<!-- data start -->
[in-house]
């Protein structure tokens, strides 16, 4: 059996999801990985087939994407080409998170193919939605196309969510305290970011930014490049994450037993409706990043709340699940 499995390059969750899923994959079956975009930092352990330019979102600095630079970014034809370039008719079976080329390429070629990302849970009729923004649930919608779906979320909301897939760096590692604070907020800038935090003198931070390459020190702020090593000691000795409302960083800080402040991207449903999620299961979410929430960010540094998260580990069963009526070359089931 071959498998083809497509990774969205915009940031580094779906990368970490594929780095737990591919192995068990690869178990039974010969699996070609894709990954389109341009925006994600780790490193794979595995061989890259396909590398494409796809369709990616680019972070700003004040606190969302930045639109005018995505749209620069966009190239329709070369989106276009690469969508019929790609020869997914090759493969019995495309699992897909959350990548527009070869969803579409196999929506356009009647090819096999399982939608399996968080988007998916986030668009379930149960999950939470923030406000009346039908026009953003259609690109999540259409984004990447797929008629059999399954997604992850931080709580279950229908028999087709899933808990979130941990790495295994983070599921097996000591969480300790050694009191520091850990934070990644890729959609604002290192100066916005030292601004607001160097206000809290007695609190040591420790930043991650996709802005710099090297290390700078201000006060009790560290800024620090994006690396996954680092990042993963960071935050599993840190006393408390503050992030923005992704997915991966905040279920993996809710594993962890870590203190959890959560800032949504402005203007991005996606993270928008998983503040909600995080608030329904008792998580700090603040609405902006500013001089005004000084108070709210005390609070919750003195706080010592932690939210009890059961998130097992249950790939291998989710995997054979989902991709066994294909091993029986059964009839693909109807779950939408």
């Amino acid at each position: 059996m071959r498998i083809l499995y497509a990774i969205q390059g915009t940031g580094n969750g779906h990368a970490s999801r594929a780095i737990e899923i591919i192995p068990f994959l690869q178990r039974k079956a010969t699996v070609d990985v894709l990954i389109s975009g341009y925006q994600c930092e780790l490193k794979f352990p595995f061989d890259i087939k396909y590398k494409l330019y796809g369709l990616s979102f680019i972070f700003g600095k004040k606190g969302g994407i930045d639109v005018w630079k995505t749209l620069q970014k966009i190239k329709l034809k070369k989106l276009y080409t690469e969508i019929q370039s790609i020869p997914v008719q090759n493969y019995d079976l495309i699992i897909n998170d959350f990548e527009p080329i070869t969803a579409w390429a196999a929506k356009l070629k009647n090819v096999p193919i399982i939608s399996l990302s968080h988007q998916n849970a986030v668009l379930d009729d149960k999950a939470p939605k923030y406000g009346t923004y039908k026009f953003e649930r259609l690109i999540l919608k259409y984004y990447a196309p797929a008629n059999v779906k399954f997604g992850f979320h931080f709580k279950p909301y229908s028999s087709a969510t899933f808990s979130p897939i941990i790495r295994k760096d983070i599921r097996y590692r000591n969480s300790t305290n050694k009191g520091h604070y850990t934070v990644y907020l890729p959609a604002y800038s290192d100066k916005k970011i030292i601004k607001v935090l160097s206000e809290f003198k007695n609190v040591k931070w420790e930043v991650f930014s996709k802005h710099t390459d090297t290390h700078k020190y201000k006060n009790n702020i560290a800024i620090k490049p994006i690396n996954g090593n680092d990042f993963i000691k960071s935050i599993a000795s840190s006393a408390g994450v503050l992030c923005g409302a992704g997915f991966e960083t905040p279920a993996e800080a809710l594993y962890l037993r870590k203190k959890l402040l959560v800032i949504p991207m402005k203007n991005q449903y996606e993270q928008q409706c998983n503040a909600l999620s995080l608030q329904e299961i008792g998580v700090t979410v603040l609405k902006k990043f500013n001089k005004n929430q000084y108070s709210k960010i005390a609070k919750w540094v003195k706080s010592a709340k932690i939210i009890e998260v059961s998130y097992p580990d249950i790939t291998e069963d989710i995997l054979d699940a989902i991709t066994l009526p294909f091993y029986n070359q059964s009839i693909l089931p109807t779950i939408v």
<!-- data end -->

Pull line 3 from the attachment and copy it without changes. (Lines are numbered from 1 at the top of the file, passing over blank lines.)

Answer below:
């Amino acid at each position: 059996m071959r498998i083809l499995y497509a990774i969205q390059g915009t940031g580094n969750g779906h990368a970490s999801r594929a780095i737990e899923i591919i192995p068990f994959l690869q178990r039974k079956a010969t699996v070609d990985v894709l990954i389109s975009g341009y925006q994600c930092e780790l490193k794979f352990p595995f061989d890259i087939k396909y590398k494409l330019y796809g369709l990616s979102f680019i972070f700003g600095k004040k606190g969302g994407i930045d639109v005018w630079k995505t749209l620069q970014k966009i190239k329709l034809k070369k989106l276009y080409t690469e969508i019929q370039s790609i020869p997914v008719q090759n493969y019995d079976l495309i699992i897909n998170d959350f990548e527009p080329i070869t969803a579409w390429a196999a929506k356009l070629k009647n090819v096999p193919i399982i939608s399996l990302s968080h988007q998916n849970a986030v668009l379930d009729d149960k999950a939470p939605k923030y406000g009346t923004y039908k026009f953003e649930r259609l690109i999540l919608k259409y984004y990447a196309p797929a008629n059999v779906k399954f997604g992850f979320h931080f709580k279950p909301y229908s028999s087709a969510t899933f808990s979130p897939i941990i790495r295994k760096d983070i599921r097996y590692r000591n969480s300790t305290n050694k009191g520091h604070y850990t934070v990644y907020l890729p959609a604002y800038s290192d100066k916005k970011i030292i601004k607001v935090l160097s206000e809290f003198k007695n609190v040591k931070w420790e930043v991650f930014s996709k802005h710099t390459d090297t290390h700078k020190y201000k006060n009790n702020i560290a800024i620090k490049p994006i690396n996954g090593n680092d990042f993963i000691k960071s935050i599993a000795s840190s006393a408390g994450v503050l992030c923005g409302a992704g997915f991966e960083t905040p279920a993996e800080a809710l594993y962890l037993r870590k203190k959890l402040l959560v800032i949504p991207m402005k203007n991005q449903y996606e993270q928008q409706c998983n503040a909600l999620s995080l608030q329904e299961i008792g998580v700090t979410v603040l609405k902006k990043f500013n001089k005004n929430q000084y108070s709210k960010i005390a609070k919750w540094v003195k706080s010592a709340k932690i939210i009890e998260v059961s998130y097992p580990d249950i790939t291998e069963d989710i995997l054979d699940a989902i991709t066994l009526p294909f091993y029986n070359q059964s009839i693909l089931p109807t779950i939408v």